Table of Contents

Innovation, Agglomeration and Regional Competition

Innovation, Agglomeration and Regional Competition

New Horizons in Regional Science series

Edited by Charlie Karlsson, Börje Johansson and Roger R. Stough

This book provides a state-of-the-art overview of current research on regional competition and co-operation. Developing our current understanding of the new role of regions and their behaviour, this book addresses questions such as: How and why do regions compete? How does competition between border regions operate? Which regions are successful and which regions fail? What are the implications of regional competition in terms of resource allocation, the location of economic activities and the distribution of incomes? The book illuminates a number of critical theoretical end empirical issues relating to the competitive and cooperative nature of regions, as well as highlighting a number of new case studies from a variety of countries.

Chapter 12: Agency Control Mechanisms and Innovative Effort

Raquel Ortega-Argilés, Rosina Moreno and Jordi Suriňach Caralt

Subjects: economics and finance, economics of innovation, regional economics, innovation and technology, economics of innovation, urban and regional studies, clusters, regional economics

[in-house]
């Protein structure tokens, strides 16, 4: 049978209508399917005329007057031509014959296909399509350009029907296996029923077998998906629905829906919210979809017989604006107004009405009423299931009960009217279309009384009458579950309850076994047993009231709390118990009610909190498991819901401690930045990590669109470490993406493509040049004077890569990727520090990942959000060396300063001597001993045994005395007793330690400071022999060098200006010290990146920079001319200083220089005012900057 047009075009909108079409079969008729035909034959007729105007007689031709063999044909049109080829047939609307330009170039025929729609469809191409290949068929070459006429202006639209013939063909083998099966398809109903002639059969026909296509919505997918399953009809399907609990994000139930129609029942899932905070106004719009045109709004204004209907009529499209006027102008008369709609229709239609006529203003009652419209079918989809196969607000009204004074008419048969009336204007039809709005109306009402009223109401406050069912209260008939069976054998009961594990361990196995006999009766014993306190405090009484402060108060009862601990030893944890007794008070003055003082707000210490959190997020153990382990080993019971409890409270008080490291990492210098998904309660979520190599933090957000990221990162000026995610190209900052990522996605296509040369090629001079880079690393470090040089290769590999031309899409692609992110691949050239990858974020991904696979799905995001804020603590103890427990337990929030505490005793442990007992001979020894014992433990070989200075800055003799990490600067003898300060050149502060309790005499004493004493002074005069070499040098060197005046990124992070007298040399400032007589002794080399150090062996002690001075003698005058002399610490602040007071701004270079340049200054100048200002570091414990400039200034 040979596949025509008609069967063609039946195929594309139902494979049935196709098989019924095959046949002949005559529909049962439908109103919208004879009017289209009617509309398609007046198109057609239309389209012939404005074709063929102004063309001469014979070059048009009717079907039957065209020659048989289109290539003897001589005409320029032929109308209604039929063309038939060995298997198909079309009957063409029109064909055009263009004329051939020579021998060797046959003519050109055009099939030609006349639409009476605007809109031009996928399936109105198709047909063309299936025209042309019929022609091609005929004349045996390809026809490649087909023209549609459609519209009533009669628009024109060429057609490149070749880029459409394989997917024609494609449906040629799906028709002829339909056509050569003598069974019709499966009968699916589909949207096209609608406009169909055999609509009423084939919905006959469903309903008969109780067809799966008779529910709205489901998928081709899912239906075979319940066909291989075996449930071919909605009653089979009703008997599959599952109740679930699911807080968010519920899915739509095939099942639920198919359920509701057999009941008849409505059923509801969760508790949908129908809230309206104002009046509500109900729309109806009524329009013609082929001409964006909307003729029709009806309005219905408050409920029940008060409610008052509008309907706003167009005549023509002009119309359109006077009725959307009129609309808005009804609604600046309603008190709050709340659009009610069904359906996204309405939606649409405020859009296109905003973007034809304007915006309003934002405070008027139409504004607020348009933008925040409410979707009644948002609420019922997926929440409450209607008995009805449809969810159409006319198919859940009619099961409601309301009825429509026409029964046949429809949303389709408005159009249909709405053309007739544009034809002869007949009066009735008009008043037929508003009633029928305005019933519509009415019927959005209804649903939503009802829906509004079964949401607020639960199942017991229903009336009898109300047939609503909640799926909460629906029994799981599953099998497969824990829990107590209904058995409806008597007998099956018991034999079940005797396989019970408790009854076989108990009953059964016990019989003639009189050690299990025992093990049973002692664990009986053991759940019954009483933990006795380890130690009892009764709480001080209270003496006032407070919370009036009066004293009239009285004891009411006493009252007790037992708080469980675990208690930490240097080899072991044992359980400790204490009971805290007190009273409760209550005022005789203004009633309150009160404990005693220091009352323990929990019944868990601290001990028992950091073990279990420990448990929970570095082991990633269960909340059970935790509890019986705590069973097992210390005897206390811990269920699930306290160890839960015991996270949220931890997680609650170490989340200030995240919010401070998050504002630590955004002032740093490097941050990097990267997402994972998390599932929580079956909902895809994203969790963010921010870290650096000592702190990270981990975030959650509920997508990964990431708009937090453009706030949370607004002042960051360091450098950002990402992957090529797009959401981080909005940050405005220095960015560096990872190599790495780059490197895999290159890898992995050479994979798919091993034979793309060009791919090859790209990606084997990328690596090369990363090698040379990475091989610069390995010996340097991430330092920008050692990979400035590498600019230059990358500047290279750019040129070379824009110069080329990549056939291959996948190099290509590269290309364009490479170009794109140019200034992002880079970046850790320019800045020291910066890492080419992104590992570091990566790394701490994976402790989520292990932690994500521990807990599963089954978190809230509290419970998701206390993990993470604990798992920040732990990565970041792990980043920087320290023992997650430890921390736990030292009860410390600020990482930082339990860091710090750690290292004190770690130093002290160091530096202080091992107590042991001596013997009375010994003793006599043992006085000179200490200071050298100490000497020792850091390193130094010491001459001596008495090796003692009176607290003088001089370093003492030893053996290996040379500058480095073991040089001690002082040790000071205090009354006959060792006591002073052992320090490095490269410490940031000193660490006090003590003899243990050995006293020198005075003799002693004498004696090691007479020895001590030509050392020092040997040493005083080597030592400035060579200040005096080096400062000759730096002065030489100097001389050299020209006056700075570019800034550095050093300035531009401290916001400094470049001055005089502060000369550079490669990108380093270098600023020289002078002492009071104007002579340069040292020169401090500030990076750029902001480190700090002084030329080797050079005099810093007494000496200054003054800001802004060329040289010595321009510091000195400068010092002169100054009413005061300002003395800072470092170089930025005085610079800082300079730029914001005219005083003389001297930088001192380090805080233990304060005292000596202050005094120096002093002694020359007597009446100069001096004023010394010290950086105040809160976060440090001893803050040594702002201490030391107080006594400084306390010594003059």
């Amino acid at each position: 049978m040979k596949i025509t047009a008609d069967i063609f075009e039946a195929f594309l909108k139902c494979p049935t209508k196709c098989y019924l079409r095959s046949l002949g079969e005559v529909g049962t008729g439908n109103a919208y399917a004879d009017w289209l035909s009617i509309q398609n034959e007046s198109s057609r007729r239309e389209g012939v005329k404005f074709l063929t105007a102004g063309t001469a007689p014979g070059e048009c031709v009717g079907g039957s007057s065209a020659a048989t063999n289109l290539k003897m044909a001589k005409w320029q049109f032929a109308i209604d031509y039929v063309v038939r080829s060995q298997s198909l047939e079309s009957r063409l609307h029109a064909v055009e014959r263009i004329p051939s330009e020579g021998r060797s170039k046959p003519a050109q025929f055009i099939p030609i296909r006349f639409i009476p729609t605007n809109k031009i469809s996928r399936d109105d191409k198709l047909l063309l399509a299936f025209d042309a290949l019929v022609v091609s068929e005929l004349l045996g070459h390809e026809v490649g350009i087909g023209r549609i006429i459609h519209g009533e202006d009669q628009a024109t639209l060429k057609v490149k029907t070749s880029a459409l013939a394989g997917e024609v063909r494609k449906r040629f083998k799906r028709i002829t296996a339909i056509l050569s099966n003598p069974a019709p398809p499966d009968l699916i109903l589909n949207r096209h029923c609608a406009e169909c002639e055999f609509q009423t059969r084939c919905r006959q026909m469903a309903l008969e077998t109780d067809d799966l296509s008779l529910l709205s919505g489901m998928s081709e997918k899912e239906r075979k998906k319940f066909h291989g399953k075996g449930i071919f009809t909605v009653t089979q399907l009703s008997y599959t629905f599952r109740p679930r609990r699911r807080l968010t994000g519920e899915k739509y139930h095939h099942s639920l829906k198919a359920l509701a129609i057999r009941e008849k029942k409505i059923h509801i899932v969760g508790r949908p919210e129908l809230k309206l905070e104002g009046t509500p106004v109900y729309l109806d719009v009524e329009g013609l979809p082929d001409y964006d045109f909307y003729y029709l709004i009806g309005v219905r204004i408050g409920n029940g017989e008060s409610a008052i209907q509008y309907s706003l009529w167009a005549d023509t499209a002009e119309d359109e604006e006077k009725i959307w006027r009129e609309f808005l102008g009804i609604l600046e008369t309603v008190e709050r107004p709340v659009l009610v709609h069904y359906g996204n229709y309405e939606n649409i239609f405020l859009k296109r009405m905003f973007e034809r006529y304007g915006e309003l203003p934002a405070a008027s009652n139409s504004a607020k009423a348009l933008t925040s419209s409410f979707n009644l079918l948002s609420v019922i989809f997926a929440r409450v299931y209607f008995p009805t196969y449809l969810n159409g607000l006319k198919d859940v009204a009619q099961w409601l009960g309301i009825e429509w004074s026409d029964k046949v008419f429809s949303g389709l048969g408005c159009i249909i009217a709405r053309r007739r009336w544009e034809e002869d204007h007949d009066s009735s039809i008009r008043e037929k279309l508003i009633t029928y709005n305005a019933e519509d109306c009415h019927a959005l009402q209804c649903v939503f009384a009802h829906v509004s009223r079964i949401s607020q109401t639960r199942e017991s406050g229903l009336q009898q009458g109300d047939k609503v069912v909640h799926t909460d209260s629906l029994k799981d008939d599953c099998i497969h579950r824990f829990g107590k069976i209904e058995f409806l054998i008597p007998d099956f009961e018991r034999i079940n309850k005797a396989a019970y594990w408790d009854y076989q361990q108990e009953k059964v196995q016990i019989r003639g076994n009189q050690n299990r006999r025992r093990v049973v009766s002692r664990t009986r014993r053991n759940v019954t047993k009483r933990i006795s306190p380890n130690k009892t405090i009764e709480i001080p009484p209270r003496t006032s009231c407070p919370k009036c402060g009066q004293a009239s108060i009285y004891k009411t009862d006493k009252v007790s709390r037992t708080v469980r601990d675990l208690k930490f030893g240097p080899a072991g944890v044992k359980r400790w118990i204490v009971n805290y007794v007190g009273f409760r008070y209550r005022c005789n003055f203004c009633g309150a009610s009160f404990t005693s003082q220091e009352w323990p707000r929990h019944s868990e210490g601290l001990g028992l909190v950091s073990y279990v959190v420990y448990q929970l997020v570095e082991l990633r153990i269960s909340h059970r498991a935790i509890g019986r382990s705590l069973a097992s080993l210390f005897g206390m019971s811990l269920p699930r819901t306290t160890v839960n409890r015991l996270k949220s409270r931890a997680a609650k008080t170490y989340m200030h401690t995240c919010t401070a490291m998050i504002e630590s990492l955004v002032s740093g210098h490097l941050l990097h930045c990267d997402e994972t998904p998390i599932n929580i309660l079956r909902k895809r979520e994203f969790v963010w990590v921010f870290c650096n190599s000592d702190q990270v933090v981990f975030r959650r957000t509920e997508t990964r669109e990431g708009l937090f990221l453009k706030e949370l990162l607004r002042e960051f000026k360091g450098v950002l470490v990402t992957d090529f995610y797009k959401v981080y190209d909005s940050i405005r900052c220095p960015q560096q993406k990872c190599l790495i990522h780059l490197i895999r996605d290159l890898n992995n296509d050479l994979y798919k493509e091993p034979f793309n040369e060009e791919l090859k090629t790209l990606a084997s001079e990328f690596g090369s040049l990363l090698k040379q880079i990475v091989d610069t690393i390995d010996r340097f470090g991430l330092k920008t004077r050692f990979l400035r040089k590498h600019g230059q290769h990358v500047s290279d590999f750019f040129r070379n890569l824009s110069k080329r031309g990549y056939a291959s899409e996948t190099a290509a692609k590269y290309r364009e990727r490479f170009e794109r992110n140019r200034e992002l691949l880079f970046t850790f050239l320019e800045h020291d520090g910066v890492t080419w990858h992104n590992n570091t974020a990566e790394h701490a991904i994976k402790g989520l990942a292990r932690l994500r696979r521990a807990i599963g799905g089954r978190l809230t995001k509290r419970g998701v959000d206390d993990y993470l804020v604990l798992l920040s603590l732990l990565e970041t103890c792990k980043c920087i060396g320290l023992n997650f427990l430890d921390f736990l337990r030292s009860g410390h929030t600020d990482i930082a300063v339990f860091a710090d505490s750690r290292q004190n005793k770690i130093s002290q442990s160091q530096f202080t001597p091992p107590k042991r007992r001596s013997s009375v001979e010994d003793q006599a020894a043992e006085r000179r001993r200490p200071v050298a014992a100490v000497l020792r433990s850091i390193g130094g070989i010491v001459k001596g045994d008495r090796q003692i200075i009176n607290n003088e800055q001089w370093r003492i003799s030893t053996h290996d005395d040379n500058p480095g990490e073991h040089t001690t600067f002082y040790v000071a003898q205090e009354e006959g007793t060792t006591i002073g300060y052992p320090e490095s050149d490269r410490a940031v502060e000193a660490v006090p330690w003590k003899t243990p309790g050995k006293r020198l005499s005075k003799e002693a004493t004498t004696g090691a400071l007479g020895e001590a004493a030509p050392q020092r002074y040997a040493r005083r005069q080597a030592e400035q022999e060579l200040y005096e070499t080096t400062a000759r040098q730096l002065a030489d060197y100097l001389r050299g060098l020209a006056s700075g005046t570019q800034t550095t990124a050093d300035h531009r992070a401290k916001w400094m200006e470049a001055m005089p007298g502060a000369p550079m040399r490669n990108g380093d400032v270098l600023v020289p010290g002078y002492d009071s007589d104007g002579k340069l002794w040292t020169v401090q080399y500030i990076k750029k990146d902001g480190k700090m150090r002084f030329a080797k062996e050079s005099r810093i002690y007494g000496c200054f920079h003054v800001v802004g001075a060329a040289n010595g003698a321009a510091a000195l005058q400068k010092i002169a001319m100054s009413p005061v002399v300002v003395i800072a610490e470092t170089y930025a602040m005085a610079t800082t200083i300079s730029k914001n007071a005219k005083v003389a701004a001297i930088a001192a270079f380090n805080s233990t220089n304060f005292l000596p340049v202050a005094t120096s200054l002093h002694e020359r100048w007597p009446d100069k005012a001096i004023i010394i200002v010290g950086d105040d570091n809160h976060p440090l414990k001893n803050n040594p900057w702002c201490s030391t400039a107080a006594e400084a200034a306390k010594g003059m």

Raquel Ortega-Argilés, Rosina Moreno and Jordi Suriñach Caralt1 12.1 INTRODUCTION The separation of ownership and control in the firm causes problems because of the informational asymmetries between managers and owners, which are known as agency problems. One of the most important consequences of this kind of problem is their bad influence in the firm’s decisionmaking process and investment decisions related to the firm’s growth in particular. In order to alleviate this kind of problem arising from the owner’s nondirect supervision of the manager’s decision, the ownership of the firm may develop several mechanisms that align the objectives pursued by the managers and owners. Control mechanisms are alternative ways of providing managers with incentives to achieve the owner’s objective of results that maximize profits. Inclusion of owners in the decision-making process, debt financing, ownership concentration in a few hands, providing the manager with company shares and the potential managerial labour market are some of these. The extent to which several of the control mechanisms are used is decided within the firm. The use of a mechanism will be increased until the firm’s marginal costs and marginal profits are equal. A number of empirical studies have analysed the effect that several mechanisms for controlling manager–shareholder agency problems have on firm performance and also on different types of investments. Some works analyse the nature of the determinants in the creation of the company’s value, introducing variables which define the agency control mechanisms (Agrawal and Knoeber, 1996; Hermanlin and Weisbach, 1991;...

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